Choosing the Right Fireplace for a New Home Build

Choosing the Right Fireplace for New Home Builds

Choosing the Right Fireplace for Your Builds

Fireplaces have always been among the most desired features for home buyers. In fact, according to data from the National Association of Home Builders (NAHB), fireplaces rank second among the top amenities desired by buyers, just behind decks, porches and patios. If you’re planning to build a fireplace into your next home, consider the following options.

Popular Fireplace Options

  • Wood-burning fireplaces: Valued for their aesthetic qualities, wood-burning fireplaces are the oldest fireplace options. They look great, smell great, and you can’t beat the sound of a wood fire. At the same time, they require space for storing logs, force users to restock wood periodically, and require cleaning and chimney maintenance. Since they often spit out hot embers, screens are required to ensure safety. Wood-burning fireplaces can also lose a lot of heat up the chimney, and studies have drawn a link between wood fires and respiratory difficulties. If a wood fireplace has a gas starter, it can be converted to a gas model. That said, since wood models require a chimney, it can be expensive to retrofit.
  • Gas fireplaces: Requiring only the push of a button to turn on and off, gas fireplaces provide fires that look and perform like real wood. They also combine flexibility with a wide array of styles, along with improved energy efficiency. Much like traditional wood-burning fireplaces, vented gas models include a firebox that is vented through a chimney. On the other hand, direct vent fireplaces require no chimneys, while ventless gas units can be placed almost anywhere, as long as gas can be brought to the location. While they offer no considerable price advantage over traditional wood burning fireplaces, gas units do offer greater versatility and better long-term performance.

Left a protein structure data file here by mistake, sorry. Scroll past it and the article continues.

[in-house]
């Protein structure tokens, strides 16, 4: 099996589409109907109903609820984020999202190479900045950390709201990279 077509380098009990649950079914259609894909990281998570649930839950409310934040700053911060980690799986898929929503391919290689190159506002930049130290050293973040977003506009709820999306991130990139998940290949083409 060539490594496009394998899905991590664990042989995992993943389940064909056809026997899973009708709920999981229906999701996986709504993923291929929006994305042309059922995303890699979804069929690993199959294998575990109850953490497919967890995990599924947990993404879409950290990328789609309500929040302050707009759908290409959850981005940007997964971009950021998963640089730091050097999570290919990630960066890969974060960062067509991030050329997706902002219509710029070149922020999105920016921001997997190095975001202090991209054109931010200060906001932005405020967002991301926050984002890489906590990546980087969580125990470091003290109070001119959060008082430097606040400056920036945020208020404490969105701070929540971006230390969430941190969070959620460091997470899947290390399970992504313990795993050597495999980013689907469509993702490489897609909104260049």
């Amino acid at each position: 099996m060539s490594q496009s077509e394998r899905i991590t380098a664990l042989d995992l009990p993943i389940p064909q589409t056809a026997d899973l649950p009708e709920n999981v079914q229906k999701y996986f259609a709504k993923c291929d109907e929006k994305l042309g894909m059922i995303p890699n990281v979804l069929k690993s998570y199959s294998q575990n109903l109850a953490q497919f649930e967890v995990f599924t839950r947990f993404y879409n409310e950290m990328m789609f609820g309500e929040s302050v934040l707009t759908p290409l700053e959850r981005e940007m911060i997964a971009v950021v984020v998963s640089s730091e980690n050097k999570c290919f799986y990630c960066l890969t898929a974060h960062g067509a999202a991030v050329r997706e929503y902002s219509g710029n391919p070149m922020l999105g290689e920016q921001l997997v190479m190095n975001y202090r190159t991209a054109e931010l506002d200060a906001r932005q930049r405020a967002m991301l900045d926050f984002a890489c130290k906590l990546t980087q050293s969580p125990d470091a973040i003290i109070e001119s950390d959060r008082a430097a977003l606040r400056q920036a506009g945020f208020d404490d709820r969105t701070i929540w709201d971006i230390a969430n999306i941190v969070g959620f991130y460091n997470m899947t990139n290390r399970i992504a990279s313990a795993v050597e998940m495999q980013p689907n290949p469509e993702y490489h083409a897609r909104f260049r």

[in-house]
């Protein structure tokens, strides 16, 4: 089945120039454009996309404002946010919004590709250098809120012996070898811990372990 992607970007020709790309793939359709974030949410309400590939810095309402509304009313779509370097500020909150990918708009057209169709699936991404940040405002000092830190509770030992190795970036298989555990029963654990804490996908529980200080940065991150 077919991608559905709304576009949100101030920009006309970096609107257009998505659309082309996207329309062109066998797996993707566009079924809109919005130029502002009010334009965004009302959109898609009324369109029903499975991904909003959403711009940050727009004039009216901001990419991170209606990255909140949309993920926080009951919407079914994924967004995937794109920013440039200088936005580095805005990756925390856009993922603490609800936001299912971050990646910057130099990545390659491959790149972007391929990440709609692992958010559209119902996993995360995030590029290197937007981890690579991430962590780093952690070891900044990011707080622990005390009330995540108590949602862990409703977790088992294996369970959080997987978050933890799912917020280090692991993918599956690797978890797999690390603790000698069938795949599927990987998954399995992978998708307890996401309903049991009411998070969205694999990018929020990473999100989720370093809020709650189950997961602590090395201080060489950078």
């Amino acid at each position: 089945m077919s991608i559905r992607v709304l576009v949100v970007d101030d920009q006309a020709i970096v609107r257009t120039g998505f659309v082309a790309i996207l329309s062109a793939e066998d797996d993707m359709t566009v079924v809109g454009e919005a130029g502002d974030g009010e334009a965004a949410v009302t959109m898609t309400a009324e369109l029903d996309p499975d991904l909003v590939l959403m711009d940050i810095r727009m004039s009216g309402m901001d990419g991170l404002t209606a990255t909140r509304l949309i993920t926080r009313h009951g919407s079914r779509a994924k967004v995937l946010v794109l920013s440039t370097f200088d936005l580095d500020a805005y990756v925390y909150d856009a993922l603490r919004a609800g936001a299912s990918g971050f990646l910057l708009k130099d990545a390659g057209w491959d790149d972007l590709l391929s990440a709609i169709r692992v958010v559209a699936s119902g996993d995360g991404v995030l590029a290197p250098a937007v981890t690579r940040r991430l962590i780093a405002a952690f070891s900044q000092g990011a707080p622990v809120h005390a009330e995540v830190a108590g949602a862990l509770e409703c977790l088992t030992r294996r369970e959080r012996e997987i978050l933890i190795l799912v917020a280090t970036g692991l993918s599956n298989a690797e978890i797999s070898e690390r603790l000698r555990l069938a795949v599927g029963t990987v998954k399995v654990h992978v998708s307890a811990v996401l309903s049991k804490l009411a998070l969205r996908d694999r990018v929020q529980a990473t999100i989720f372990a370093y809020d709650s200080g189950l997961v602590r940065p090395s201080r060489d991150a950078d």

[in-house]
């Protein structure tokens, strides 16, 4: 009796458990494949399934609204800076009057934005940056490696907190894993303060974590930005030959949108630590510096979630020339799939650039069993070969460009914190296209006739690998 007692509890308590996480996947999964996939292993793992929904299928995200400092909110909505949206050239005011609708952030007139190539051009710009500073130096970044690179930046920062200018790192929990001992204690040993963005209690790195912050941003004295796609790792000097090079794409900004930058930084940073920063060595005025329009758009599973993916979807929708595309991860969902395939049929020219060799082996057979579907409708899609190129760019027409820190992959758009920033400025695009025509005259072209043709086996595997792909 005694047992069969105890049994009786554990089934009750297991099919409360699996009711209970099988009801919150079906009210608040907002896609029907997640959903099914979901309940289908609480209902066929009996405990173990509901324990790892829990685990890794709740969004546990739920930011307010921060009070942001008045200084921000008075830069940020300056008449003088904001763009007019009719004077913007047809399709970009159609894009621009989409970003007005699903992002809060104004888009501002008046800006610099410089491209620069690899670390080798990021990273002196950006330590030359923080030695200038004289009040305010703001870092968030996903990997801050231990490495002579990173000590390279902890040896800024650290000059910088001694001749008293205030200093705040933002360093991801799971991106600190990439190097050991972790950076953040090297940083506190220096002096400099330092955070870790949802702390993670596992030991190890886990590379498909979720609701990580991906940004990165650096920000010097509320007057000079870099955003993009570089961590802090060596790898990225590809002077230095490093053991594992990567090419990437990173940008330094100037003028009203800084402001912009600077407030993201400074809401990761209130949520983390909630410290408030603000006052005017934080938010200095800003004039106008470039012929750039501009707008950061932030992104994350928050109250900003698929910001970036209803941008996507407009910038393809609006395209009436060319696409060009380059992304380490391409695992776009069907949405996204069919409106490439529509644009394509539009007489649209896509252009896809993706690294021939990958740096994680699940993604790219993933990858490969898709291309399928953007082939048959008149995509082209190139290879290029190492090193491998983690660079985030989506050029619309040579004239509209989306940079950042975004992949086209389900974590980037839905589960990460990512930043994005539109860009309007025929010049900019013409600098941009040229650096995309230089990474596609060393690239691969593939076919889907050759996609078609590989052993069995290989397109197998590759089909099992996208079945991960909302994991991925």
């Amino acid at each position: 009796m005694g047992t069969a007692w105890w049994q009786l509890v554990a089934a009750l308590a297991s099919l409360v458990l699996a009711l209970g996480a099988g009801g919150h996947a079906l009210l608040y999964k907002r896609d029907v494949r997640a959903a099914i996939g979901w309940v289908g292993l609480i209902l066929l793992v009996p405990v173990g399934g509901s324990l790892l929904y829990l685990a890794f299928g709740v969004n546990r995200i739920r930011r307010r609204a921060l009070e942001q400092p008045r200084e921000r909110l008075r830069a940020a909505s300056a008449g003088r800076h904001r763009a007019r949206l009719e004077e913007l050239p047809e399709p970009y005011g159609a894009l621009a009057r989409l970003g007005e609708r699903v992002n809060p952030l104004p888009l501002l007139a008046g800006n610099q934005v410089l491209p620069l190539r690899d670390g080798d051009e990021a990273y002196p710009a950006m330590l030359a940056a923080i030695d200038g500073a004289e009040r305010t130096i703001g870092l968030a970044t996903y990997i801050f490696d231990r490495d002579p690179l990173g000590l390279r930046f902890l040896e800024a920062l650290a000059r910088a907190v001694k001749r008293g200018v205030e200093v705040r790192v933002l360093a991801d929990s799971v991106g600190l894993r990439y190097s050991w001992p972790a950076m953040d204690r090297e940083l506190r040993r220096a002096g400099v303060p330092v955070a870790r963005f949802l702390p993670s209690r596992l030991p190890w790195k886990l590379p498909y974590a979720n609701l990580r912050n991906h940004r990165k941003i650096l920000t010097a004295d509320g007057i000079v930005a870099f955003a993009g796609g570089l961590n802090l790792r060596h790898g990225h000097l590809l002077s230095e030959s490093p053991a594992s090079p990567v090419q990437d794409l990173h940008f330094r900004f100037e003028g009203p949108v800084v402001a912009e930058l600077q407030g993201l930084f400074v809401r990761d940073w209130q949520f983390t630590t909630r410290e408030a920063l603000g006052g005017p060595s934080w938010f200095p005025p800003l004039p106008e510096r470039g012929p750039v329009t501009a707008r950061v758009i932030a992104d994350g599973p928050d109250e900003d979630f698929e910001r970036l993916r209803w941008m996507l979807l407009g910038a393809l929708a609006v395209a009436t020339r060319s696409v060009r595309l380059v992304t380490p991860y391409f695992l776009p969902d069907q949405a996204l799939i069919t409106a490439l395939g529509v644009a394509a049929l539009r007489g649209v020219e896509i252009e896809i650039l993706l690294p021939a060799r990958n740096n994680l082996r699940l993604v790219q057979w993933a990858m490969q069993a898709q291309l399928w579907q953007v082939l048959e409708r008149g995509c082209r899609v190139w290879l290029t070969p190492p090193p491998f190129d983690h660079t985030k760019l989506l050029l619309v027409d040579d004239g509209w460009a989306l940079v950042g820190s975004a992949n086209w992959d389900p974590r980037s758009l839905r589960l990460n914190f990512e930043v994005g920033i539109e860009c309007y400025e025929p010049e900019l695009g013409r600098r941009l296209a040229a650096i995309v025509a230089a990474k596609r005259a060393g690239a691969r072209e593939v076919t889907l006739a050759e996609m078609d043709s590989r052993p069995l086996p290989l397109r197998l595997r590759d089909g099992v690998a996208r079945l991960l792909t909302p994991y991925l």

• Ethanol fireplaces: One of the newcomers to fireplace technology, ethanol fireplaces are developing quiet a following. The flames require no venting, meaning these units can be installed almost anywhere in a home. While they don’t generate as much heat as gas and wood units, ethanol fireplaces do produce a clean flame with no fume output. They are also easy to start and require no chimneys. They do require periodic refilling, using special care to avoid unintended fires.

Focusing on Designs

There are a variety of ways to incorporate a fireplace into a build, with some offering specific benefits over others. Best built during the new construction phase, masonry fireplaces are what people typically imagine when they picture a traditional fireplace. On the other hand, zero-clearance fireplaces require much less construction and are far easier to install. They can also increase efficiency by up to 70 percent when installed on an exterior wall. Obviously, ethanol and ventless gas units offer more design options, since they don’t require chimneys.

Things to Consider

When planning a fireplace install, it’s good to consider building costs, energy efficiency and future maintenance costs for the home buyer. At the same time, it’s important to assess design implications, while ensuring proper planning of combustion air and chimney physics.

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